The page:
A centipede was happy quite,
You might feel like the centipede after taking this course.
In our course, if you are asked to discuss a position or claim, this means (a) to explain it, to say what it means and what it doesn't mean, (b) to introduce famous philosophers and their positions on the issue, both pro and con, and perhaps (c) to say what position you hold on the issue and why.
1. Discuss A. J. Ayer's views on metaphysics.
2. Discuss both why there is something rather than nothing, and why, given that space exists, it is not empty. Do not discuss the question of why something exists now but not earlier.
3. Describe and discuss the relative strength of (a) several empirical arguments for and against the existence of God.
4. Describe and discuss the relative strength of (b) several a priori arguments for and against the existence of God.
5. Discuss this remark: “The destiny of the world has been etched into the fabric of nature since the dawn of existence.”
6. According to the philosopher Daniel Dennett, the wasp Sphex ichneumoneus is sphexish. If Baruch Spinoza were alive today, he would agree and would say this illustrates his point (made in 1677 in his Ethics, Part II, Prop. XXXV, Note) about the human condition. Explain this. Also, why do you or don’t you agree with Spinoza? Why don’t all the other philosophers agree with you? What does all this have to do with the Consequence Argument mentioned by Sean Carroll and with Fried's research or Libet's research at UCSF?
7. Compare the positions of Alvin Plantinga (U. of Notre Dame) and Harry Frankfurt (Princeton U.) on what free will is. If you agree or disagree with either position, say why. Include a discussion of Jones and her sinister demon Black.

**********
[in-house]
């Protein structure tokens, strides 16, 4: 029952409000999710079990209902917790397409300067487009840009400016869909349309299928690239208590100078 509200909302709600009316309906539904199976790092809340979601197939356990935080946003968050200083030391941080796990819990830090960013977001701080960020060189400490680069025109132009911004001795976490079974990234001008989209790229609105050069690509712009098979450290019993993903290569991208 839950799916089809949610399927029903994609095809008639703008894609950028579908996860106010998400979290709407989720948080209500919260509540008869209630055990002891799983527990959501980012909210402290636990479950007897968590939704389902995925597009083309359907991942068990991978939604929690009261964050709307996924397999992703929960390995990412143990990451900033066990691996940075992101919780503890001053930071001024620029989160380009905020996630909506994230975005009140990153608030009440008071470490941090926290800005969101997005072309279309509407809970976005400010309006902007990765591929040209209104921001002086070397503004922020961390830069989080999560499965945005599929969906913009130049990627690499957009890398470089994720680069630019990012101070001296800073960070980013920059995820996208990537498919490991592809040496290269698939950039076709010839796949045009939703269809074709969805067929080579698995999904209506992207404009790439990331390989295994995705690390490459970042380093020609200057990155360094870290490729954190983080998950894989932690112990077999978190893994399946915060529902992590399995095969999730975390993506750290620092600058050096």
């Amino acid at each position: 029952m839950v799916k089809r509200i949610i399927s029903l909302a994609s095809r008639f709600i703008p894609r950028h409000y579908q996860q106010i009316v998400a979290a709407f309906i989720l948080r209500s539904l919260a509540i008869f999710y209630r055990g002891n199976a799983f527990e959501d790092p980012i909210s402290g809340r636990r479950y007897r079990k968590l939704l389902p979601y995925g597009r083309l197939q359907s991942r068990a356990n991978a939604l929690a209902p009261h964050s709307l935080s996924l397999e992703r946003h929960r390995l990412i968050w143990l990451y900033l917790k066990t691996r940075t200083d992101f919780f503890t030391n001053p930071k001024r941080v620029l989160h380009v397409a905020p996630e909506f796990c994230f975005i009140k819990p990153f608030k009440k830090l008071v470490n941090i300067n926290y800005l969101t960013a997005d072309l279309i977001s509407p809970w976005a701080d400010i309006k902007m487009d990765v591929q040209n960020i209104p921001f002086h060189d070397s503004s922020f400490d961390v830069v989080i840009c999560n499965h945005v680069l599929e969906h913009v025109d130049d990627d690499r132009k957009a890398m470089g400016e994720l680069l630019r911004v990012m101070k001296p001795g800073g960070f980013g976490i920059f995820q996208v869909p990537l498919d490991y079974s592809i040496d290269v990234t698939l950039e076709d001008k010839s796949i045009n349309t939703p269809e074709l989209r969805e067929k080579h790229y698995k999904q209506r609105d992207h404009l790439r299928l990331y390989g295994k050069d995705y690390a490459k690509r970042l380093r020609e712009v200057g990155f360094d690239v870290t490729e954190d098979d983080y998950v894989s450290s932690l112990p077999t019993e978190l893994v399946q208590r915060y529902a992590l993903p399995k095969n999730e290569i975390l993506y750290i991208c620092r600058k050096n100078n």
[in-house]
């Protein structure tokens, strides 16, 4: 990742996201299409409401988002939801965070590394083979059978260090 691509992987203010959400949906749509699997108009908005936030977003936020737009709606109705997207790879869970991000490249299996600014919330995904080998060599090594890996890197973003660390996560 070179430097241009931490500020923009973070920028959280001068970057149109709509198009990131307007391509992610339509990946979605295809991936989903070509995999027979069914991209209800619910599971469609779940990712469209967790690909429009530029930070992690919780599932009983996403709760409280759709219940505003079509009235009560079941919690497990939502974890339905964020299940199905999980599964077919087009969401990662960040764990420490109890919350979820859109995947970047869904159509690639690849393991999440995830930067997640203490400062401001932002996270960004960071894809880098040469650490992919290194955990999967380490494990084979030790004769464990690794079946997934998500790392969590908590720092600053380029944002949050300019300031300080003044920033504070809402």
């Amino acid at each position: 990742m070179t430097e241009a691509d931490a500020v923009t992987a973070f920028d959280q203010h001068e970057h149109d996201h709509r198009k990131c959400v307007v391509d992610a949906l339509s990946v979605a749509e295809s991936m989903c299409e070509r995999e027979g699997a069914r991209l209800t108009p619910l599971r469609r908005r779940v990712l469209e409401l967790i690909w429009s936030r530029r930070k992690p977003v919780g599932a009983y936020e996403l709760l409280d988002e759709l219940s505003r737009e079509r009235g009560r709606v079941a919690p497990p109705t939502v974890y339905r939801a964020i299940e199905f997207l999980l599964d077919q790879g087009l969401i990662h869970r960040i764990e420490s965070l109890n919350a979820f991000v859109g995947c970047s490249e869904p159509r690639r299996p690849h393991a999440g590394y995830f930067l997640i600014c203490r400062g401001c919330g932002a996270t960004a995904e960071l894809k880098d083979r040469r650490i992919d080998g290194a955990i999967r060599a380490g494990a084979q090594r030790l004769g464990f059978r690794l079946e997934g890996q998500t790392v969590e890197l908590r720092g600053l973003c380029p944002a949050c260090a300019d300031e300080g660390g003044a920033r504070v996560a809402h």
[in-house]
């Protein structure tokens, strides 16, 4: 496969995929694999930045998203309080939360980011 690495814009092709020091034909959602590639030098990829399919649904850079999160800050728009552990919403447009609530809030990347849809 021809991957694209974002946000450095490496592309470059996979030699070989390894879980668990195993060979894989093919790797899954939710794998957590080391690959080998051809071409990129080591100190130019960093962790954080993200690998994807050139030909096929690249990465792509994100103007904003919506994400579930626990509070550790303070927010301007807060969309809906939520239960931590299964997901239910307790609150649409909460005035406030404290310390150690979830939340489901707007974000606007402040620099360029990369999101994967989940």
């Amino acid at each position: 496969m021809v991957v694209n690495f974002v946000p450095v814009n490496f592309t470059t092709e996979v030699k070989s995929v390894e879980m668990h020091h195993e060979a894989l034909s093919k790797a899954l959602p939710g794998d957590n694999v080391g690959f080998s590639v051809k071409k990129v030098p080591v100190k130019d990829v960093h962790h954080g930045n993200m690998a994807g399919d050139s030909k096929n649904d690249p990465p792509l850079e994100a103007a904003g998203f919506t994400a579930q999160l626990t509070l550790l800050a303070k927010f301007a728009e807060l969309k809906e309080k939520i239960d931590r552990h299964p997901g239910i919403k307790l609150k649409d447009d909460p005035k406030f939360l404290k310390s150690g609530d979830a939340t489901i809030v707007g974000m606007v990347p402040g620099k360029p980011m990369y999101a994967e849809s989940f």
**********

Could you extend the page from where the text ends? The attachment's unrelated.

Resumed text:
8. Very briefly describe these philosophies of mind: idealism, dualism, physicalism, functionalism, and eliminative materialism.
9. Describe and discuss the hard problem of consciousness.
10. Describe and discuss functionalism in the philosophy of mind. Also, comment on Clark Glymour’s claim: “The human brain is a biological computer, and the cognitive activities of humans are produced by computational procedures within this biological computer.”
11. Discuss some of the major arguments that were mentioned during class for and against physicalism in the philosophy of mind, giving special attention to Paul Churchland’s response to Frank Jackson’s thought experiment involving Mary in the black and white room.
12. Discuss the following metaphysical problem. If a changing thing really changes, there can't literally be one and the same thing before and after the change. However, if a changing thing literally remains one and the same thing (that is, retains its identity) throughout the change, then it cannot really have changed.
18. Discuss the various reasons to believe that there is no time travel to the past.